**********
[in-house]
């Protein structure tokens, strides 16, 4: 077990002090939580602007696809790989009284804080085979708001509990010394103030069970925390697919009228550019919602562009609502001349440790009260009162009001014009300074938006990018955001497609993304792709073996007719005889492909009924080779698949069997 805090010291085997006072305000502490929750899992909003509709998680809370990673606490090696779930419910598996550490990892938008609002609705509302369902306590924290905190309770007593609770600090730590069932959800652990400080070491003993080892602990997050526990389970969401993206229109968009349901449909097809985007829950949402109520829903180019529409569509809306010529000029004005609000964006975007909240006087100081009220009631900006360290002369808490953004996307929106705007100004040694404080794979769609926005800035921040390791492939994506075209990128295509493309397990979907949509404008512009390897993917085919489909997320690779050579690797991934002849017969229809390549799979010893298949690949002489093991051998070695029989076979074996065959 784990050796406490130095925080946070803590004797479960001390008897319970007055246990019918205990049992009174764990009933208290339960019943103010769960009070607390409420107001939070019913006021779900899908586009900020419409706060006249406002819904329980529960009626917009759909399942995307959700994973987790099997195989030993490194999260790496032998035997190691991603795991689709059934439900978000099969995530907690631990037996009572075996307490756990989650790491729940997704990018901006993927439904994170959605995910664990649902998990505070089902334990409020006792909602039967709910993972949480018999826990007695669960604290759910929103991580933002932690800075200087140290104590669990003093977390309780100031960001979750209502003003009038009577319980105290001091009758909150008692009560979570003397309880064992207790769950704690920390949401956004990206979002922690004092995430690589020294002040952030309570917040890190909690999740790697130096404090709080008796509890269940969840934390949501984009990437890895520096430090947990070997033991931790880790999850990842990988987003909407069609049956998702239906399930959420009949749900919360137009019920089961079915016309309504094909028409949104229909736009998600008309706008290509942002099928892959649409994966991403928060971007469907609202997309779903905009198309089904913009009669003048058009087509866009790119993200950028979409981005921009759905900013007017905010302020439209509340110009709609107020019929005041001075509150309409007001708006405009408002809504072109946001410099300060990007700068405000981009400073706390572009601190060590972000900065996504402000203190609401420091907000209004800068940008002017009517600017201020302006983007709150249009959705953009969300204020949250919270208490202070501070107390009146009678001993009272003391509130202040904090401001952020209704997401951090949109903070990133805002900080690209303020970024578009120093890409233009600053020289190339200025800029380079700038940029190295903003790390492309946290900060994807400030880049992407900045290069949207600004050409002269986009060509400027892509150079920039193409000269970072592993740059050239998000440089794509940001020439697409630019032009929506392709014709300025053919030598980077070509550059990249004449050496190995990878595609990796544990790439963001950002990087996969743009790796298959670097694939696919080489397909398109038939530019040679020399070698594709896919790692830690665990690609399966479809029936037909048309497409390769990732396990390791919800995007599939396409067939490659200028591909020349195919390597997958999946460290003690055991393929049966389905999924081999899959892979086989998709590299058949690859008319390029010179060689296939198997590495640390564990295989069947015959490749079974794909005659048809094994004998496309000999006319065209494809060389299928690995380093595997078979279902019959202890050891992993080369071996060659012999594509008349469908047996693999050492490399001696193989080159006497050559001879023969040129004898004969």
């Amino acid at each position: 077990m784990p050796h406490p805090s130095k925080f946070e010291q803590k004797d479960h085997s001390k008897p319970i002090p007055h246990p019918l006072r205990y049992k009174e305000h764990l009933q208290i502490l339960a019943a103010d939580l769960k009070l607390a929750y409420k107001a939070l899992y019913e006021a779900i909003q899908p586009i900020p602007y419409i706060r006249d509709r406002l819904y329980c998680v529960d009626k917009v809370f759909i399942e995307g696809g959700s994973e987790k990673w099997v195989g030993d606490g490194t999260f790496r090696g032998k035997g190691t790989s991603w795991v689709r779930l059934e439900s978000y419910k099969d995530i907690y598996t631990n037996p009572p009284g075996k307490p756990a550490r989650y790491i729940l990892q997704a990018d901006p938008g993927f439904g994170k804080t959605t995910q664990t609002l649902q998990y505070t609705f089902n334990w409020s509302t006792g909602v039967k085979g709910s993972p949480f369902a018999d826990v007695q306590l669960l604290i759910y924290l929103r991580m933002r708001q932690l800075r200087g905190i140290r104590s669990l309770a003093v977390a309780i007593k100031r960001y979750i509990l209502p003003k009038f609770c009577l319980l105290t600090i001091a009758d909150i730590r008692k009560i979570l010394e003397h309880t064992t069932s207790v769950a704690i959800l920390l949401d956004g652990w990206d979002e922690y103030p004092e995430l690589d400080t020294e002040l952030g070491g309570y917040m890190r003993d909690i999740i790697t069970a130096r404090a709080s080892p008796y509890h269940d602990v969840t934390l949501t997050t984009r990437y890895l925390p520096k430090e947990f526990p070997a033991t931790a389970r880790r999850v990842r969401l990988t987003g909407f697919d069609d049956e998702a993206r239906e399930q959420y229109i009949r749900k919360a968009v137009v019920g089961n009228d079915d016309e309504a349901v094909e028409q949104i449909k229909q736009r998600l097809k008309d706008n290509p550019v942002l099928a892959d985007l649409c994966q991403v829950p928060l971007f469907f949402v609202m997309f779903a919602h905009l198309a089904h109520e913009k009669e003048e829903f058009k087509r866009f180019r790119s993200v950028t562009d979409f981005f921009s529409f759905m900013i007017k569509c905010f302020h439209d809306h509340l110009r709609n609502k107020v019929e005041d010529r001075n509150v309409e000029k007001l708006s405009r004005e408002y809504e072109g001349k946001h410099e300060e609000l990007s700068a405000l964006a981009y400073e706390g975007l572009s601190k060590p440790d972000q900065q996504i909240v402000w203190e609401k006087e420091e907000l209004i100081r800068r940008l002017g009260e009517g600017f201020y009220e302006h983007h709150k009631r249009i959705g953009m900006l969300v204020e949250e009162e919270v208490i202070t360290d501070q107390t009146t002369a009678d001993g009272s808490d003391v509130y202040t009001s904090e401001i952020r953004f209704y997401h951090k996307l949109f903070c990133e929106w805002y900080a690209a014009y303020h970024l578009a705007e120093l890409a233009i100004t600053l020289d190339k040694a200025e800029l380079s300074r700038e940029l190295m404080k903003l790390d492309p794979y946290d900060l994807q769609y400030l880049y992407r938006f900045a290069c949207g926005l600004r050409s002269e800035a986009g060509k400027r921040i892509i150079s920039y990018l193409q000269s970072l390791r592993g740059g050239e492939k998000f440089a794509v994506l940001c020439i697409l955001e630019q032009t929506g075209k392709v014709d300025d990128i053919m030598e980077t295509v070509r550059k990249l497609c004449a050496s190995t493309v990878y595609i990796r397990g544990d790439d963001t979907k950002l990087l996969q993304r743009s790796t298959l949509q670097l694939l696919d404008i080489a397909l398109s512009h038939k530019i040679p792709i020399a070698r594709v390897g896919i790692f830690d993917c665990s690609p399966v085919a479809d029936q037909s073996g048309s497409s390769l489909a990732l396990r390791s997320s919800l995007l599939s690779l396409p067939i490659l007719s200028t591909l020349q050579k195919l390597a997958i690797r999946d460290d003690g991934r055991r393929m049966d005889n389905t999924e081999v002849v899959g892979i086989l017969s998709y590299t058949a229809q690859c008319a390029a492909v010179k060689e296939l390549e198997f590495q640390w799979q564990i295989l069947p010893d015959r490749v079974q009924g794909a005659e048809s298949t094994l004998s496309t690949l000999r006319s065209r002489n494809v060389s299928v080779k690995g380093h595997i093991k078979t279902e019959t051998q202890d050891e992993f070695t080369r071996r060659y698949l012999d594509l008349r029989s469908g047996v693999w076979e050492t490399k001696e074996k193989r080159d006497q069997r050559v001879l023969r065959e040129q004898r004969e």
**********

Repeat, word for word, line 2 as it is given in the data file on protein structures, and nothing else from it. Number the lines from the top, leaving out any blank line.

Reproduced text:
């Protein structure tokens, strides 16, 4: 077990002090939580602007696809790989009284804080085979708001509990010394103030069970925390697919009228550019919602562009609502001349440790009260009162009001014009300074938006990018955001497609993304792709073996007719005889492909009924080779698949069997 805090010291085997006072305000502490929750899992909003509709998680809370990673606490090696779930419910598996550490990892938008609002609705509302369902306590924290905190309770007593609770600090730590069932959800652990400080070491003993080892602990997050526990389970969401993206229109968009349901449909097809985007829950949402109520829903180019529409569509809306010529000029004005609000964006975007909240006087100081009220009631900006360290002369808490953004996307929106705007100004040694404080794979769609926005800035921040390791492939994506075209990128295509493309397990979907949509404008512009390897993917085919489909997320690779050579690797991934002849017969229809390549799979010893298949690949002489093991051998070695029989076979074996065959 784990050796406490130095925080946070803590004797479960001390008897319970007055246990019918205990049992009174764990009933208290339960019943103010769960009070607390409420107001939070019913006021779900899908586009900020419409706060006249406002819904329980529960009626917009759909399942995307959700994973987790099997195989030993490194999260790496032998035997190691991603795991689709059934439900978000099969995530907690631990037996009572075996307490756990989650790491729940997704990018901006993927439904994170959605995910664990649902998990505070089902334990409020006792909602039967709910993972949480018999826990007695669960604290759910929103991580933002932690800075200087140290104590669990003093977390309780100031960001979750209502003003009038009577319980105290001091009758909150008692009560979570003397309880064992207790769950704690920390949401956004990206979002922690004092995430690589020294002040952030309570917040890190909690999740790697130096404090709080008796509890269940969840934390949501984009990437890895520096430090947990070997033991931790880790999850990842990988987003909407069609049956998702239906399930959420009949749900919360137009019920089961079915016309309504094909028409949104229909736009998600008309706008290509942002099928892959649409994966991403928060971007469907609202997309779903905009198309089904913009009669003048058009087509866009790119993200950028979409981005921009759905900013007017905010302020439209509340110009709609107020019929005041001075509150309409007001708006405009408002809504072109946001410099300060990007700068405000981009400073706390572009601190060590972000900065996504402000203190609401420091907000209004800068940008002017009517600017201020302006983007709150249009959705953009969300204020949250919270208490202070501070107390009146009678001993009272003391509130202040904090401001952020209704997401951090949109903070990133805002900080690209303020970024578009120093890409233009600053020289190339200025800029380079700038940029190295903003790390492309946290900060994807400030880049992407900045290069949207600004050409002269986009060509400027892509150079920039193409000269970072592993740059050239998000440089794509940001020439697409630019032009929506392709014709300025053919030598980077070509550059990249004449050496190995990878595609990796544990790439963001950002990087996969743009790796298959670097694939696919080489397909398109038939530019040679020399070698594709896919790692830690665990690609399966479809029936037909048309497409390769990732396990390791919800995007599939396409067939490659200028591909020349195919390597997958999946460290003690055991393929049966389905999924081999899959892979086989998709590299058949690859008319390029010179060689296939198997590495640390564990295989069947015959490749079974794909005659048809094994004998496309000999006319065209494809060389299928690995380093595997078979279902019959202890050891992993080369071996060659012999594509008349469908047996693999050492490399001696193989080159006497050559001879023969040129004898004969």